The activity of sulfate-reducing bacteria (SRB) in oil field brines causes numerous problems associated with reservoir souring. Biological solutions based on stimulating nitratereducing bacteria provide novel, inexpensive, and environmentally friendly alternatives to the use of biocides andcorrosion inhibitors. Experiments have been designed to understand and optimize mechanisms associated with this novel treatment and provide a sound technical basis for the application of this technology.

Here, appropriate microbial growth and metabolite production kinetic models are employed in the STARS reservoir model to simulate laboratory continuous up-flow packed-bed bioreactor tests. Observed compositional changes along the length of the bioreactor are matched for various injected treatment scenarios. Sensitivity to factors affecting growth and production rates are examined.

A stratified, dipping reservoir model with properties typical of North Sea conditions is then investigated as a field rototype. The complications introduced by multiphase flow effects and sweep to the basic process are indicated, and sensitivities to the amount of biodegradable carbon, assumed microbe growth/decay levels, and fractions of sessile/liquidphase bacteria on process evolution are illustrated. The simulations provide a dramatic demonstration of how this novel H2S souring treatment can be applied to field problem wells.


Secondary oil recovery by water flooding (injection of water to maintain pressure and create reservoir sweep) is a common oil recovery technique practiced worldwide with a high percentage of success. Frequently associated with this technology is the problem of reservoir souring whereby H2S is generated following the mixing of sulfate-laden injection waters and in situ sulfate-reducing bacteria (SRB) [1]. In addition to the resulting contamination of produced oil, gas and water, corrosion of wellbores, pipelines, and processing equipment is a common consequence of souring. Because of the great economic consequences of souring, numerous control strategies have been attempted to alleviate this problem. Methods include eliminating sulfate from water prior to injection, using biocides to suppress microbial activity, stripping the H2S by caustic washing and chemical oxidation of H2S to elemental sulfur. More recently, biological approaches have been applied to control souring that involve the stimulation of various nitrate-reducing bacteria which results in souring control according to different mechanisms [2–13] that are described below in detail.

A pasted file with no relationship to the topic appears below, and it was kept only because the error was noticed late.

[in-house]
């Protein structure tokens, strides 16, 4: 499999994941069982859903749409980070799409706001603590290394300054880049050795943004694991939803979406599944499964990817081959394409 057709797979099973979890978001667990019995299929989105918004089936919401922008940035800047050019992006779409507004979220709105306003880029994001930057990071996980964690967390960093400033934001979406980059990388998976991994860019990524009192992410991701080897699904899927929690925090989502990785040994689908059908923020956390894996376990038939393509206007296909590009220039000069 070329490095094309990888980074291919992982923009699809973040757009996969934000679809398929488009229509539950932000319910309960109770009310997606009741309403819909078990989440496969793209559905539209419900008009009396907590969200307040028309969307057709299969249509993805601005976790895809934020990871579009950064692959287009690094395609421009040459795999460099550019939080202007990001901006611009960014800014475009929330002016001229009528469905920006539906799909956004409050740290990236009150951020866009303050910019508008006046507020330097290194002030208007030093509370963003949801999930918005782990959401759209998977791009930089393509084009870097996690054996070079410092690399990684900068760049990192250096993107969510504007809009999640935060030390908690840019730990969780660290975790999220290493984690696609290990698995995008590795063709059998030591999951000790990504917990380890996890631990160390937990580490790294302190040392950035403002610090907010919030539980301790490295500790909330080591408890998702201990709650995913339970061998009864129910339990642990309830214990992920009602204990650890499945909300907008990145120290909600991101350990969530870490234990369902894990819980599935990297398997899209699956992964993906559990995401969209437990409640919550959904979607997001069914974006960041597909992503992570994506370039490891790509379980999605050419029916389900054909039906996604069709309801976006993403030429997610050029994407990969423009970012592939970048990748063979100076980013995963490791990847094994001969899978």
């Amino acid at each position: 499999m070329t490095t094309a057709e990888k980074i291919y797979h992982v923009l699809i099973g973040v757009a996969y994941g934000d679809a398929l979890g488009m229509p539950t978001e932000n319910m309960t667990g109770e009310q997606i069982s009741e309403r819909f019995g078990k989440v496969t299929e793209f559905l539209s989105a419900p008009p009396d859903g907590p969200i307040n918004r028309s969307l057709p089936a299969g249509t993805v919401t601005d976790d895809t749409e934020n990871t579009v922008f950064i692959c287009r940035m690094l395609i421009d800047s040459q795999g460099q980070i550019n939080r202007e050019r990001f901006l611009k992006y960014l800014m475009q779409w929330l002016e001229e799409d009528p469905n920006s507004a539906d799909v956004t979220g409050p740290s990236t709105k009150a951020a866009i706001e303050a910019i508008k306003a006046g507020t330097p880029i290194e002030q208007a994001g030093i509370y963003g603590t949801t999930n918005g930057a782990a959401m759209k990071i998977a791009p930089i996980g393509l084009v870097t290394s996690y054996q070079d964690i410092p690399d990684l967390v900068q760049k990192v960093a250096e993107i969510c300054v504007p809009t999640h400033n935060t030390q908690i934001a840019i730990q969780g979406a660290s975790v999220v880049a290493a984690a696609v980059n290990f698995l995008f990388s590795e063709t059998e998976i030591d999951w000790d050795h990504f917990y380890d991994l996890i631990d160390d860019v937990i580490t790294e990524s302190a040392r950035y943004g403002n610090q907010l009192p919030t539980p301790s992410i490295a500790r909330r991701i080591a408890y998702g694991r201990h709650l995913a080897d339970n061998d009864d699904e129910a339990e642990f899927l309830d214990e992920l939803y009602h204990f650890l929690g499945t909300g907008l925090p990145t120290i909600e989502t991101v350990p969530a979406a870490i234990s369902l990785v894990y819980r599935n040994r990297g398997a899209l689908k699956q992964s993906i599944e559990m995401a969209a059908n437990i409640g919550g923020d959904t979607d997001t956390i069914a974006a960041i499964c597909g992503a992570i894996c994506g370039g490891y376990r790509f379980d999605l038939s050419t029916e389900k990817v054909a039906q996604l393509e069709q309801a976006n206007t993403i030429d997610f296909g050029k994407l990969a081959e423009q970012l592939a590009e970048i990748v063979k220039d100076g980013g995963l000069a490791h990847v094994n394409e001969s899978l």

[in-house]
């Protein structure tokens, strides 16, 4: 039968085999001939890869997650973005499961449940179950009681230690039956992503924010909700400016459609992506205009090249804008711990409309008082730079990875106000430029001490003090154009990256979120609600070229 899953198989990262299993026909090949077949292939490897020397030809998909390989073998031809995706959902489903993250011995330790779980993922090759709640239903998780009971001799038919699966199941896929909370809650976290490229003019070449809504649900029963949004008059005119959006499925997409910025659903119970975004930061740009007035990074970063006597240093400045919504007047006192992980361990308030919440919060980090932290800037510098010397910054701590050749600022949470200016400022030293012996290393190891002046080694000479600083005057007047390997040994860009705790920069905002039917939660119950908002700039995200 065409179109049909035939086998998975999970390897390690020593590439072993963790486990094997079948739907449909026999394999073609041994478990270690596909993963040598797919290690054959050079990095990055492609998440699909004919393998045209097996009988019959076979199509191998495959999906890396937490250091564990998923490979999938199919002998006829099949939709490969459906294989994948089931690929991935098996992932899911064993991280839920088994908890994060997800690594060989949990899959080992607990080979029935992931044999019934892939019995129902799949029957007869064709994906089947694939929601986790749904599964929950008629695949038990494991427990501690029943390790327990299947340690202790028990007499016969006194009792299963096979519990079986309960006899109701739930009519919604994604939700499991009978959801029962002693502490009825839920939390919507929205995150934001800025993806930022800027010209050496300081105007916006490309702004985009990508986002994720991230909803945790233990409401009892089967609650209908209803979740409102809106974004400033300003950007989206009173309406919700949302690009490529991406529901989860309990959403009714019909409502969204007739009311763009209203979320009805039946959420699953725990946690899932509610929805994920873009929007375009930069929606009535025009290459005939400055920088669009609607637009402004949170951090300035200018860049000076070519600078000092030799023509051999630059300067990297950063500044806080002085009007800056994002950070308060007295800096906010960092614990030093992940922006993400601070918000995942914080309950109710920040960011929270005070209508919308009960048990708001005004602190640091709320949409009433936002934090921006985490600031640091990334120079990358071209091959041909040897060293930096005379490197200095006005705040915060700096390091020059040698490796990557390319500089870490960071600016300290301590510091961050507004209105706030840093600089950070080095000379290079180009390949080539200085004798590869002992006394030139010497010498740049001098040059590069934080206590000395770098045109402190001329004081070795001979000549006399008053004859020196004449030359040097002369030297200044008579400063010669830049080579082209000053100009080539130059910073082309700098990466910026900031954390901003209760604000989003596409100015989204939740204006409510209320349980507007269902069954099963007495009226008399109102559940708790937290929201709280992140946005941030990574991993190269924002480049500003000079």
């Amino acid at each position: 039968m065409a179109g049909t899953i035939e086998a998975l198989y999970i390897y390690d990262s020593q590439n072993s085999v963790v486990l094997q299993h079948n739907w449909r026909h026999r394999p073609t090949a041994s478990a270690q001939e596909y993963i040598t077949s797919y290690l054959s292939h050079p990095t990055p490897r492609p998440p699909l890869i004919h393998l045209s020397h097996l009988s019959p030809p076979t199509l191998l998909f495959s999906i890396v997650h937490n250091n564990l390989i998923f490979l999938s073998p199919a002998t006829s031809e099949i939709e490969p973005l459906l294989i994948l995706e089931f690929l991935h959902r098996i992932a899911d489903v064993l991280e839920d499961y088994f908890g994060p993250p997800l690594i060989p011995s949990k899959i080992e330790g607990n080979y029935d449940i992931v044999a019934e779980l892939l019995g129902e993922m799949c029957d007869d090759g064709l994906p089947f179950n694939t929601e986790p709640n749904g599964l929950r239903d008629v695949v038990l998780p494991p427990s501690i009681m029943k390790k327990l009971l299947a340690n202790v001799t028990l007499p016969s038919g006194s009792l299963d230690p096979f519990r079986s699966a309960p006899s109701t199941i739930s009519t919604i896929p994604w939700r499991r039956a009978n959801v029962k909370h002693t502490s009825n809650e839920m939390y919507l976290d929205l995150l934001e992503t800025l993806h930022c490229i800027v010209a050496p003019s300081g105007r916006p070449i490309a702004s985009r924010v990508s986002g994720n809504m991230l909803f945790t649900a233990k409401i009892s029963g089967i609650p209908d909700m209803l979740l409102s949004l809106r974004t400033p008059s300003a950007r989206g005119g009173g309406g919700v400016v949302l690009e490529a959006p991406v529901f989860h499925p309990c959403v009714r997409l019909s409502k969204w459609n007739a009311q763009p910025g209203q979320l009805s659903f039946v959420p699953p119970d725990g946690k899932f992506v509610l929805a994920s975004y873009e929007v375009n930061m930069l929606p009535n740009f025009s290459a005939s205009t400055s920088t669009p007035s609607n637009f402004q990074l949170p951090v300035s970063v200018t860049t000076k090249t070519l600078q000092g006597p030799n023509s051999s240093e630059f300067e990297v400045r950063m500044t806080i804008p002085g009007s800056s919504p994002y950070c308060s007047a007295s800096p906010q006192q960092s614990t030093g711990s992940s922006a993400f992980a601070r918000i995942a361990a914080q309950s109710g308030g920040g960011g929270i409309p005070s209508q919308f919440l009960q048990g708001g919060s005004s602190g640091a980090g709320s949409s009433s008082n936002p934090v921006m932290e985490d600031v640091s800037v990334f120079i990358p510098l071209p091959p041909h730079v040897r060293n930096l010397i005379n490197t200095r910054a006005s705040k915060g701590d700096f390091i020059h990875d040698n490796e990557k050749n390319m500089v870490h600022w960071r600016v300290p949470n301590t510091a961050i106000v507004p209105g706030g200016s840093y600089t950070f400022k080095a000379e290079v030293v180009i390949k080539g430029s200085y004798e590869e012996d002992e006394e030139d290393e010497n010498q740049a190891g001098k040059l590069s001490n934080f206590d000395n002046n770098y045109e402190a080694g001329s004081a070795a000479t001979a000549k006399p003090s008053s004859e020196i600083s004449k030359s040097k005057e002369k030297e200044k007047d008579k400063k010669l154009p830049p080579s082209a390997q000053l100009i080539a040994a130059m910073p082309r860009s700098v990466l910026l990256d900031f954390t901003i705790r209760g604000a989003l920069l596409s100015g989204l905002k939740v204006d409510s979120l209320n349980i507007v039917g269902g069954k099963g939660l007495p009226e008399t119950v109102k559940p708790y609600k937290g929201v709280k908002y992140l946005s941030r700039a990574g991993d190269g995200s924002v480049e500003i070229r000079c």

Several numerical simulation models at the laboratory and field scale have been developed previously for bacterial enhanced oil recovery methods [14–17]. Numerical models for bacterial souring and treatment are less common, with the models of Ligtheim et al. [18] and Sunde et al. [19] being the best examples to date. All of these models, however, are limited in application and very process specific. In this work we will apply a commercial, fully-featured, thermal-compositional simulator STARS with microbial kinetics capabilities to nitrate- and nitritebased souring control for the first time. Models are based on extensive laboratory experiments performed at the University of Calgary [10–13]. Section II summarizes work that has contributed towards understanding souring mechanisms. Section III turns to a description of the numerical model used to match a particular set of these experiments.

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